Using a prolapse harness is the most gentle “cure” for a prolapse. If properly fitted it will prevent ewes from straining and pushing the prolapse back out. If prolapses are treated early (when small) our success rate is high.
Why all producers need a handling system… It never ceases to amaze us that so few US sheep producers have serious handling setups—and fewer still have a good one. Visit any sheep operation in England, Australia or New Zealand and you will find such setups—be it mobile or fixed. But not in North America.
A normal electric fence consists of: Wire(s) connected to the fence (positive) terminal of an fence energizer. The soil’s moisture connected via metal ground (earth) stakes to the negative terminal of the fence energizer.
Premier’s Deck Chair holds sheep reliably in a relaxed position. Allows the use of both hands to trim feet, tag ears, examine and medicate. Restrains heavily pregnant ewes without injury. Users can walk away for more medicine or tools. Adjusts for width to hold all sizes of sheep (even just shorn ones).
A common question: “I can’t get any power on my fence but my energizer seems to be working fine. My animals are walking through the fence.” Answer: Many times the problem ends up being that the energizer ground system is inadequate because copper ground rods have been used. Why?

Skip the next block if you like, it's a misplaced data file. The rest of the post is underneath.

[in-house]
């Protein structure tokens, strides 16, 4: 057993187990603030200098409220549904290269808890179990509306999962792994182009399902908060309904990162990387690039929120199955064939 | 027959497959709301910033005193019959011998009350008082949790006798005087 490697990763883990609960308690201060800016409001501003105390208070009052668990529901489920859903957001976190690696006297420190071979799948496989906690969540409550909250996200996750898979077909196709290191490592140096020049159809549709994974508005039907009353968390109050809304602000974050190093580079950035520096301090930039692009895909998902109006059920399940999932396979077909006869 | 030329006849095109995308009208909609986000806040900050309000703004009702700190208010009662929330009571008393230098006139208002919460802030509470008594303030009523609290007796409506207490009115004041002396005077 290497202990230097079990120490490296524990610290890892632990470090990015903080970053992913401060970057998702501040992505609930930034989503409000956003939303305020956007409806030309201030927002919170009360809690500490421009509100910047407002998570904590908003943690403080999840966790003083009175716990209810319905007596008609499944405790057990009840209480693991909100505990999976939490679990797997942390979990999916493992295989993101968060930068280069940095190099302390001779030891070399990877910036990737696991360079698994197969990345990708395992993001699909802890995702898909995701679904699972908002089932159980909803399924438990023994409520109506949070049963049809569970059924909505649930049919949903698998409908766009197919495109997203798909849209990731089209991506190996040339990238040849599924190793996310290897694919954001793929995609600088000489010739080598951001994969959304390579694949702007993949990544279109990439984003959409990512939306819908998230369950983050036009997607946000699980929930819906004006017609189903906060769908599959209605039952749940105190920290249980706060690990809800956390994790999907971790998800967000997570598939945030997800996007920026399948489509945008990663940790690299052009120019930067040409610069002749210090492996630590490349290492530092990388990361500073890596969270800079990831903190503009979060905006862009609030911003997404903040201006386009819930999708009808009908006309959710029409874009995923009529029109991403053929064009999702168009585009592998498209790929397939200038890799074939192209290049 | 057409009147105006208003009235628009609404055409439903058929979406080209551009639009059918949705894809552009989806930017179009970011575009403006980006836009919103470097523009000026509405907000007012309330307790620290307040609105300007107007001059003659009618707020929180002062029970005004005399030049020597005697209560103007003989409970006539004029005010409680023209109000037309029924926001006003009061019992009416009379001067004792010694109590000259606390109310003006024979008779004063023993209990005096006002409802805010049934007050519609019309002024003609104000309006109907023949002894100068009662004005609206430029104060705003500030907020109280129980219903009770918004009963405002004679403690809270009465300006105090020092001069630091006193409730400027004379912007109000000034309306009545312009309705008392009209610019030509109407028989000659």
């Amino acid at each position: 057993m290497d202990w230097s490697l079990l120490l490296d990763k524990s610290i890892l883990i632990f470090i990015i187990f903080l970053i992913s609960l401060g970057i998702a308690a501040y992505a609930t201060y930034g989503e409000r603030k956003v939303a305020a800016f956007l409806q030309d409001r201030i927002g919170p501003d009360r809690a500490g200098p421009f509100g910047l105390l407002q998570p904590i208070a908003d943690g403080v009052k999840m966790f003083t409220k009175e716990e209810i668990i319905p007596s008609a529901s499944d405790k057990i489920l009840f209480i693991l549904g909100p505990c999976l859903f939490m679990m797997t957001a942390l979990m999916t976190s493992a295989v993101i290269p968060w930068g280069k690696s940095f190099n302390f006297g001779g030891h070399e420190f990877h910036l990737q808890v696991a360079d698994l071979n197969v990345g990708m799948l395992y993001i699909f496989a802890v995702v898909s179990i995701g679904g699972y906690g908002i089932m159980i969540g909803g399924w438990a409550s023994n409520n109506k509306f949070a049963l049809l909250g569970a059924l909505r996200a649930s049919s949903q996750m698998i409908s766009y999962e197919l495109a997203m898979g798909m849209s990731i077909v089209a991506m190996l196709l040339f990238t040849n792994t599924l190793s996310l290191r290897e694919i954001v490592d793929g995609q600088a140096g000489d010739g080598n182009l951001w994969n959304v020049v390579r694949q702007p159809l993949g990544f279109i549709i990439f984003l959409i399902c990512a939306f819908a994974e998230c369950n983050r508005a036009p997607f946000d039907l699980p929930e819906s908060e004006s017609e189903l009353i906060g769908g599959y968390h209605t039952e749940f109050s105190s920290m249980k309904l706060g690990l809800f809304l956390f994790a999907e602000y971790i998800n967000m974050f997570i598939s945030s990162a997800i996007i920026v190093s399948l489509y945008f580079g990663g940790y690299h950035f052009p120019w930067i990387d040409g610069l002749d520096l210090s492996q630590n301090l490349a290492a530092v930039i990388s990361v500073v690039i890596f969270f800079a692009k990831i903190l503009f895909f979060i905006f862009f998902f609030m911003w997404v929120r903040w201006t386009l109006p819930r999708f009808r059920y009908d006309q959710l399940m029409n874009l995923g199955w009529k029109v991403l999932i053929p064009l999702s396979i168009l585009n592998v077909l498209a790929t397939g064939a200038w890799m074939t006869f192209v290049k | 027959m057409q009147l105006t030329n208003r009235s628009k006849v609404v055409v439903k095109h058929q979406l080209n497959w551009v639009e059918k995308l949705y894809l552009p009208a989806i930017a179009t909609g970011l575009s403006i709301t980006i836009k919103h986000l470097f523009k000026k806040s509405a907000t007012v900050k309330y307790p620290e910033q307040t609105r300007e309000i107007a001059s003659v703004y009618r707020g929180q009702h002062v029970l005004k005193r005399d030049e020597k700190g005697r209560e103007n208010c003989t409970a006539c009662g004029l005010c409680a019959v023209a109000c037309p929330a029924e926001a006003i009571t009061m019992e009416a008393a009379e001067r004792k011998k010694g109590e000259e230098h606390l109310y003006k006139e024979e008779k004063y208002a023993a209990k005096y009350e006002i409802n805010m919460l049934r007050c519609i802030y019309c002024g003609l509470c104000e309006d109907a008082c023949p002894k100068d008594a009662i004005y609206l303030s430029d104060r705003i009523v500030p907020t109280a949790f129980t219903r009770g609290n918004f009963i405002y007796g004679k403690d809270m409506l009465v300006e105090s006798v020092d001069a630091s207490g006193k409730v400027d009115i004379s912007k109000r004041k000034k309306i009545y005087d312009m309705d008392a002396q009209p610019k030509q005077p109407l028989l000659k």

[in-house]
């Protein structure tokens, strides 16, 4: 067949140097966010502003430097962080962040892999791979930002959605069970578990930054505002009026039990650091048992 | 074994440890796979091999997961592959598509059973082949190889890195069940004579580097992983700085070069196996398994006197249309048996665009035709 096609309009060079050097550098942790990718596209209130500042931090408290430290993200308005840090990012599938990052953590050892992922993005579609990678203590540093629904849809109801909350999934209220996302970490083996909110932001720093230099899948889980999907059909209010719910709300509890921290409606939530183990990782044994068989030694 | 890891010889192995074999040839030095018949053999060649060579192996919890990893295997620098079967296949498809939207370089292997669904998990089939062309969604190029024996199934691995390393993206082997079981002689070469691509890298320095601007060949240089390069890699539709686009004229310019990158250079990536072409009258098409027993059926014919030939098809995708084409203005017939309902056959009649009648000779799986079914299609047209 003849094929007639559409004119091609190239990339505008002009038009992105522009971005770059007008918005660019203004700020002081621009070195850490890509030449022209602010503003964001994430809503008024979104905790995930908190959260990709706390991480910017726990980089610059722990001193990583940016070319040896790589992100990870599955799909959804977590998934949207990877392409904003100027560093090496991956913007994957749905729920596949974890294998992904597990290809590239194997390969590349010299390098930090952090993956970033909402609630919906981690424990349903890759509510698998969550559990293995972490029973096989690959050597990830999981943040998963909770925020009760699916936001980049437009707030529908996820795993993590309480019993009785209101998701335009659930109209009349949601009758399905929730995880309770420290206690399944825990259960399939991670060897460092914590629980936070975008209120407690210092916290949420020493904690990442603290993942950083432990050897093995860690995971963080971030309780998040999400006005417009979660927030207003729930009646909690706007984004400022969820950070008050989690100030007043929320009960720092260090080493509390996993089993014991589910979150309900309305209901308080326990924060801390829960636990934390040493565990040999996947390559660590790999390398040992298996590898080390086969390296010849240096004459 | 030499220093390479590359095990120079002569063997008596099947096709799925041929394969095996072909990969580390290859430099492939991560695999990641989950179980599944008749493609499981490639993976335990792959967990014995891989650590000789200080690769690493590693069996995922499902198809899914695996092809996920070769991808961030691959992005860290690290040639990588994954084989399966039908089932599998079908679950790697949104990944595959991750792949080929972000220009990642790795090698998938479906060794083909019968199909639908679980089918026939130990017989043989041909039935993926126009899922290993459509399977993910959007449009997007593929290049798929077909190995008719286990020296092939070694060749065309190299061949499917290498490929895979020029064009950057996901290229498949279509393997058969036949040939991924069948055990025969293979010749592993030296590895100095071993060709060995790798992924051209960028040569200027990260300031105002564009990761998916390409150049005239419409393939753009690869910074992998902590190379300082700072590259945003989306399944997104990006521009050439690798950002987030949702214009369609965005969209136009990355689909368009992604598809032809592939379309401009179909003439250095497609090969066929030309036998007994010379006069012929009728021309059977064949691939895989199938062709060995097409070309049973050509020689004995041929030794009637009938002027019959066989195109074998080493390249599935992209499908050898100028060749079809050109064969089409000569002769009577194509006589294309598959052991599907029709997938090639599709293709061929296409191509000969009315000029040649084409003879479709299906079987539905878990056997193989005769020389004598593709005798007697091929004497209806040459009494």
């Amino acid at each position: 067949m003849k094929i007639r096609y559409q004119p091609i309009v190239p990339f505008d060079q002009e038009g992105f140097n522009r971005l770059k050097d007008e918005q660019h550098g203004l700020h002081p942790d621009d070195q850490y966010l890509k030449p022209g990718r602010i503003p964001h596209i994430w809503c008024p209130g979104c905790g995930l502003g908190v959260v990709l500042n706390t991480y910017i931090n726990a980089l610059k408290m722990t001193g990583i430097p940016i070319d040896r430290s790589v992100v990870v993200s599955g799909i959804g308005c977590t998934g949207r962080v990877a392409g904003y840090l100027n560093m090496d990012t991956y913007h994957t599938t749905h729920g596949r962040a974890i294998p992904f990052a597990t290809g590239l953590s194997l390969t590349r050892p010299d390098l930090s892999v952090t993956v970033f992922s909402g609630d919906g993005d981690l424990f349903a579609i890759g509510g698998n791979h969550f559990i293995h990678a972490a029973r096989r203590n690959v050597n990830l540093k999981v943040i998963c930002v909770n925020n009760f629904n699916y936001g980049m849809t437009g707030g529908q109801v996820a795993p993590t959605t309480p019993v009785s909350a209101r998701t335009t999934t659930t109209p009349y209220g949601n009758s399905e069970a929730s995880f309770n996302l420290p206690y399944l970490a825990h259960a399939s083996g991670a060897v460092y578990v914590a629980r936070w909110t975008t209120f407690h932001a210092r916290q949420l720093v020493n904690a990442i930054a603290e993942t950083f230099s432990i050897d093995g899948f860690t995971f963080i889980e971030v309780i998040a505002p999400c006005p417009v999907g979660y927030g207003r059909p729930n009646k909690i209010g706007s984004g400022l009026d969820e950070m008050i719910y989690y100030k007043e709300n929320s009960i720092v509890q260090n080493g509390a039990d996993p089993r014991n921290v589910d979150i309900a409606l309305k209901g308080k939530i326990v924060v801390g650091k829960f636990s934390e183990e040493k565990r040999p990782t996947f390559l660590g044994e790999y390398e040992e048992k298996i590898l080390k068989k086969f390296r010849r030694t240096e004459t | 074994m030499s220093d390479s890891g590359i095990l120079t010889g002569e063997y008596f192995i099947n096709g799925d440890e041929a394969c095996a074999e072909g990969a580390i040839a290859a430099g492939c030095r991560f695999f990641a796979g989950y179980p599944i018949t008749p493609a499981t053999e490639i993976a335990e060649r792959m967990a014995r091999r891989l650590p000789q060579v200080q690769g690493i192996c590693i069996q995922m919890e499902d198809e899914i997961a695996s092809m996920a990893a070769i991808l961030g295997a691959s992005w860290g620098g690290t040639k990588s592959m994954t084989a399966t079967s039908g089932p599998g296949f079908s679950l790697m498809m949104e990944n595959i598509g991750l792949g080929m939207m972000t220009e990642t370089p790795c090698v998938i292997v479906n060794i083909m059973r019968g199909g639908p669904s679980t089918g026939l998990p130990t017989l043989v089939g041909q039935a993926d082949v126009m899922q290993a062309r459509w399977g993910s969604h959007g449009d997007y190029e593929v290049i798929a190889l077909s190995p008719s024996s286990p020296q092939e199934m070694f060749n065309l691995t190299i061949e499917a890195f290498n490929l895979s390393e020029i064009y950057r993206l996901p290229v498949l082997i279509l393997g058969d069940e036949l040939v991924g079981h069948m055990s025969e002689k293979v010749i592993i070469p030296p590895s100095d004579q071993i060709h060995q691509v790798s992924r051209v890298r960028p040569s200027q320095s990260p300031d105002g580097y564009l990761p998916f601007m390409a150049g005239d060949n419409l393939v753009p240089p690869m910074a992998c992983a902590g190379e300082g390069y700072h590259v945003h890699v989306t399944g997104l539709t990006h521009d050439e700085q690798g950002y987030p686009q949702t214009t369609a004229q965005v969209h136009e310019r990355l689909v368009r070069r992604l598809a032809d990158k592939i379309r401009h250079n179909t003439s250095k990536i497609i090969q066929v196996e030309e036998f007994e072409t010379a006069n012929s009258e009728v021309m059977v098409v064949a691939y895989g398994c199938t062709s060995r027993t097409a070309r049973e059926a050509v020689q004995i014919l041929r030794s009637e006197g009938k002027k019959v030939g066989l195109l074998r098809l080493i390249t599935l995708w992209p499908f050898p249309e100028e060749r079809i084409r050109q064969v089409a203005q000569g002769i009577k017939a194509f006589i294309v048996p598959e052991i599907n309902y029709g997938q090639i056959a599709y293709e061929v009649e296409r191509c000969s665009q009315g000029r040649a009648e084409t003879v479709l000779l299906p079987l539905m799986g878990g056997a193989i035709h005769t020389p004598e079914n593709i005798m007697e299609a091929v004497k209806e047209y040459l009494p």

Plastic ear tags (all brands) are much easier to install if they are warm.
As breeding season approaches for most flocks across the country making plans for this important season is often overlooked. Aside from the essential first step of making sure you have enough “ram power”, there are a series of other management procedures and techniques that can be used to ensure the season is a success.
For electric net to be successful, new sheep should be trained to electric net before sending them out to pasture. This helps create the pain barrier that temporary fence relies on to be effective.
Mother’s milk is warm but it’s produced constantly in only small amounts—so lambs can’t take too much at one time.
No higher above the floor than a mother’s own teat (usually low).